Dr Eugene Stockton...
In a blessed country like Australia, even those of us who survive on pensions, should consider ourselves rich compared to the vast majority of the world's people. In recent days I have been reading Fr Eugene Stockton's recently re-published book Landmarks: A Spiritual Search in a Southern Land. Early yesterday I was reading a section where Eugene reflects on these confronting insights of Jesus about the poor and the rich. The subject is particularly pertinent at the moment given Pope Francis's theme that he wants to see "a Church of the poor for the poor" [LINK]. It has often intrigued me that even the wealthy a lot of the time seem to think of themselves as "poor". Don't we all think of ourselves as "poor" to some extent? Eugene has given me permission to reproduce this section from his book on Catholica today as our lead commentary and I will add some further comments to challenge your own thinking on our forum and in the Disqus comments at the conclusion of the article. ...Brian Coyne
The Parched Australian Landscape...
by Fr Eugene Stockton
This reflection is taken from Chapter 4 of Eugene Stockton's book, Landmarks: A Spiritual Search in a Southern Land, which has been recently updated and re-published by the Blue Mountain Education and Research Trust. [LINK].
As one travels deeper into the Australian outback, the land becomes drier and the vegetation sparser. Examine the ground, parched and dusty, and out of it is seen growing a poor, straggling plant. The same plant growing in the Botanical Gardens would be luxuriant and bursting all over with flowers and fruit, but here in the arid inland it hardly holds its own and is fated never to attain what it might have been. Do not ask the plant if it loves the aridity in which it is rooted, for that spells only deprivation, limitation and poverty. But the plant struggles, it adapts, it copes and it survives against all odds, producing it own kind of brief and precarious beauty.
The parched ground symbolises the condition of poverty, the plant the poor. Here, and elsewhere, perhaps, the poor need no symbol, for they are to be found wherever you care to look: the unemployed, the single parents, the addicts, the needy, the insecure, the handicapped, those who are mean in their own eyes, those in insoluble distress, the limited in mind and spirit, the ignorant, the maladroit, the alienated, the disoriented, the hopeless, the confused, the forgotten, the despised, the unloved, the cheated, the harassed, the powerless, the used — in a word all who live precariously like the plant in arid soil.
The history of Australia in the past 200 years is usually represented as a series of achievements, a succession of people who "made it". But the underside of our history records the cost borne by the original inhabitants and by the greater number of those from overseas who never quite "made it". These two streams have mingled in shared poverty: genocide, marginality, uprootedness, brutality, captivity, exploitation, race and sex discrimination, religious persecution, loss of language and culture, misunderstanding, ill-health, hardship, failure, tragedy and suffering. From this underside of her history, out of the crucible of poverty, a truly compassionate Australia is being formed.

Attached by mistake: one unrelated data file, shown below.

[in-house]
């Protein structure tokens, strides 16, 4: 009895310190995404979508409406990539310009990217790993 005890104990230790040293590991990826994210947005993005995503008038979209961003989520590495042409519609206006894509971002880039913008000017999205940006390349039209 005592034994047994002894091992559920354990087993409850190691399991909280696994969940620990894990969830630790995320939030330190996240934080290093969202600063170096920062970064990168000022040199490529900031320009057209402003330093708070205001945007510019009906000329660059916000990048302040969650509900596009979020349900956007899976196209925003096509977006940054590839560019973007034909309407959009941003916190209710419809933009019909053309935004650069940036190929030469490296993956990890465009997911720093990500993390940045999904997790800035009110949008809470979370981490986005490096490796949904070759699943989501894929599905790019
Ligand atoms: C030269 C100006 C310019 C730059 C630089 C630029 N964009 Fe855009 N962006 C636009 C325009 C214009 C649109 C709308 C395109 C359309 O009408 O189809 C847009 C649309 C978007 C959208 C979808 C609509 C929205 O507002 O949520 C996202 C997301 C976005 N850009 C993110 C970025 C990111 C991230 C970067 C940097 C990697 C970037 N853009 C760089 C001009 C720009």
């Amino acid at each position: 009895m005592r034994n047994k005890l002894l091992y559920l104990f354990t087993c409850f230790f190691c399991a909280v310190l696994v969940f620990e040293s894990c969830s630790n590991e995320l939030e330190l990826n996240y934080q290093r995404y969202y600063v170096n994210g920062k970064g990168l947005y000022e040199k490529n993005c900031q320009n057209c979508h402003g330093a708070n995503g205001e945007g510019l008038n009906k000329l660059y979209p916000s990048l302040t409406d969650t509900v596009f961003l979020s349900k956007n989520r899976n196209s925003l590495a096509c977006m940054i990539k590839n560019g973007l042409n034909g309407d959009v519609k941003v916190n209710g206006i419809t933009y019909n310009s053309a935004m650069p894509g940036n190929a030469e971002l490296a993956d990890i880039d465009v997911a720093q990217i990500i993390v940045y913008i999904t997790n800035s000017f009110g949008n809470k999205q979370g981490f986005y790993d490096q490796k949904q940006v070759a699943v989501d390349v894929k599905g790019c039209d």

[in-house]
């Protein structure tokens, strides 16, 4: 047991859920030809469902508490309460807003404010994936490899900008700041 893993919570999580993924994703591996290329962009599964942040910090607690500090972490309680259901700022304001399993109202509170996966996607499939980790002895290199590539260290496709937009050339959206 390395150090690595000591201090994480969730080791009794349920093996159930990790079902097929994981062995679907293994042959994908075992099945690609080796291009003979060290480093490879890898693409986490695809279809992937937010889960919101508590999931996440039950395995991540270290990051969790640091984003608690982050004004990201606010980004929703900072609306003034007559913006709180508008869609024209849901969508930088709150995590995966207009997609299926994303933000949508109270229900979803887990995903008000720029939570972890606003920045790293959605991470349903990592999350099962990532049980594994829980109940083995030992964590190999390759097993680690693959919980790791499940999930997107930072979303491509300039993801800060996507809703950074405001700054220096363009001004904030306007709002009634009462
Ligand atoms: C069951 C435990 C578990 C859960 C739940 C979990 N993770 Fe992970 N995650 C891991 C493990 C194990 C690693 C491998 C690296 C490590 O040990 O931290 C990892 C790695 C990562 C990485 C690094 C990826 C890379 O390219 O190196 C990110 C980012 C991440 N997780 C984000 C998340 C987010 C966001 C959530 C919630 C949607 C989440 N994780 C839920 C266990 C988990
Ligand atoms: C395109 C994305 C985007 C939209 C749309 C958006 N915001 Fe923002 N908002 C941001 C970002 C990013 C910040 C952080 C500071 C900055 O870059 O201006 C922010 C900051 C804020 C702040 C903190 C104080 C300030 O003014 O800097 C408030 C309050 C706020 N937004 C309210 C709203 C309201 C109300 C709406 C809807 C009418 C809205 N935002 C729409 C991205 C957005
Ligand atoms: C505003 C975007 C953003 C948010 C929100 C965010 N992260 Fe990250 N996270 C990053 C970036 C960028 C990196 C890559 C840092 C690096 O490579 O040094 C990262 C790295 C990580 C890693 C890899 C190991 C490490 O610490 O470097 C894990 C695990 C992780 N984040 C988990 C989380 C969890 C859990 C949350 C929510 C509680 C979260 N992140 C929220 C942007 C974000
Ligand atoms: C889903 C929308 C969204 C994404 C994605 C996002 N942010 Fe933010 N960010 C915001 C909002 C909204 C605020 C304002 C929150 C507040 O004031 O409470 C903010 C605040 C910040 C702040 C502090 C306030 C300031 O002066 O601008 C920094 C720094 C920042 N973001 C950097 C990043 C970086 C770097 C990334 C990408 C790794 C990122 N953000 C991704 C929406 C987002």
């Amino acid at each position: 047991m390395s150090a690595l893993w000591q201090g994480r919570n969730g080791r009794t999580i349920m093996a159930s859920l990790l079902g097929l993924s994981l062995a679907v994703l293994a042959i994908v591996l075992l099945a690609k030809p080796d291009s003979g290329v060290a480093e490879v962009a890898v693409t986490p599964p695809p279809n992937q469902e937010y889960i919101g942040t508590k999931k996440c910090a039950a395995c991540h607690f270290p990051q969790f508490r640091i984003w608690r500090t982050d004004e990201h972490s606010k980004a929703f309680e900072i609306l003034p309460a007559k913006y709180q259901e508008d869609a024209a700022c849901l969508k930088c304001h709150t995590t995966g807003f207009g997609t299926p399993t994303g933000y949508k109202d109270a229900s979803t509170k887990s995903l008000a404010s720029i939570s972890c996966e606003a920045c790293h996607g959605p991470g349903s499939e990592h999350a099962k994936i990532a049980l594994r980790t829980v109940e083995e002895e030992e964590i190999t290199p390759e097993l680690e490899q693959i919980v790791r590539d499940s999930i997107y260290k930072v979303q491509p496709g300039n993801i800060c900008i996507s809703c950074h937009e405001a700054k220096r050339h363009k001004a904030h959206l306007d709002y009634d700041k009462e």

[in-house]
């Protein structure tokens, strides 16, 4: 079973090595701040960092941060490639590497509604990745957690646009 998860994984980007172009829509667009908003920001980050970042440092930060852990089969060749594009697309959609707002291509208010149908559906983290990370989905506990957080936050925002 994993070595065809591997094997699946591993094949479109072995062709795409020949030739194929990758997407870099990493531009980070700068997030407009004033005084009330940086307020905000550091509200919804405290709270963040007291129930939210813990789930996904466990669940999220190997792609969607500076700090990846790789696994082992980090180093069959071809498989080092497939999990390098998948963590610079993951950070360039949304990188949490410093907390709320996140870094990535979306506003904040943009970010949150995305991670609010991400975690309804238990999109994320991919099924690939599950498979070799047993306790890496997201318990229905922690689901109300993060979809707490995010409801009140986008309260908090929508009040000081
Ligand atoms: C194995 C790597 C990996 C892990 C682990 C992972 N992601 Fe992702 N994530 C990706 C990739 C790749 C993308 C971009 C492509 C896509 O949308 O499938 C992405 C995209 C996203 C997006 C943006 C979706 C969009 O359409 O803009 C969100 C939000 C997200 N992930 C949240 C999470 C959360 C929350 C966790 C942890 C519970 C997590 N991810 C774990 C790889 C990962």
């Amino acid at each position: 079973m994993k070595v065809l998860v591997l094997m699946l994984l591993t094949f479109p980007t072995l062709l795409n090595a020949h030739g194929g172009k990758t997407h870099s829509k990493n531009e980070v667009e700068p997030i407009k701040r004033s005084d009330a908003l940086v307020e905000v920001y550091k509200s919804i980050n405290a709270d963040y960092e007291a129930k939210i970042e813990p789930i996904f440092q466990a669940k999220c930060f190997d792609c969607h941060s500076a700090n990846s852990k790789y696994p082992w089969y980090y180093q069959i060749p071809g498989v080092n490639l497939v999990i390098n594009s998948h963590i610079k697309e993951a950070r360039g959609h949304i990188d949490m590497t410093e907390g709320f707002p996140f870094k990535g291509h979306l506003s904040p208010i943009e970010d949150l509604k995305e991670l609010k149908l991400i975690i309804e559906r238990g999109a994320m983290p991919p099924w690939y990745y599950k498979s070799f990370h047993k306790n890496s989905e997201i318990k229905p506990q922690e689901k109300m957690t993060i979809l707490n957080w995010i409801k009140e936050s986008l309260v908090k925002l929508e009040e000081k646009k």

Reality of Poverty
Religious people, when they speak of poverty, are often talking about a charming ideal or a romantic notion, which is the product of rarified "God-speak". Even, or especially, for religious who take it as a vow, poverty should never be idealised. The spiritual value of poverty arises out of real poverty, and real poverty is that which is experienced by poor people. For them it is frankly evil, a limitation and an oppression which holds them back from realising their God-given potential, and which should be removed as far as possible. Let it be written large: TO ROMANTICISE POVERTY IS TO MOCK THE POOR. Liberation theologians are reminding us that idealistic talk by churchmen has led millions of people to put up with poverty passively and fatalistically, when they should have been encouraged to struggle free. Read the bible in its entirety, read the prophets, and be convinced that it was never God's will that people be poor. Again let it be written in bold letters: I DO NOT LOVE POVERTY, I LOVE THE COMPANY I KEEP BEING POOR.
The Company of the Poor
That company goes back to Abraham, when we set out at God's call for a land He would show us. We were like the Bedouin or gypsies today, nomadic herdsmen living on the fringes of civilisation, always suspect to townspeople and accustomed to hard living. We were no sooner in the Promised Land than we were driven by want into the harder oppression of Egypt. But God came to our rescue and made us poor His very own people. After years of wandering in the desert we again settled in the land. There some made good, and the rich and powerful took common cause to exploit the rest of us. We poor were the core of God's people, who remained faithful to Him and He with us. We were the anawim who sought after Yahweh [Zeph. 2:3], as the plant in dry soil thirsts for water, while the self-sufficient felt no such need. It was with the poor that God took sides: in His Law He demanded consideration for the needy, the weak and the defenceless; in the message of the prophets His anger blazed out against the wealthy, the powerful, the lovers of luxury and the insensitive.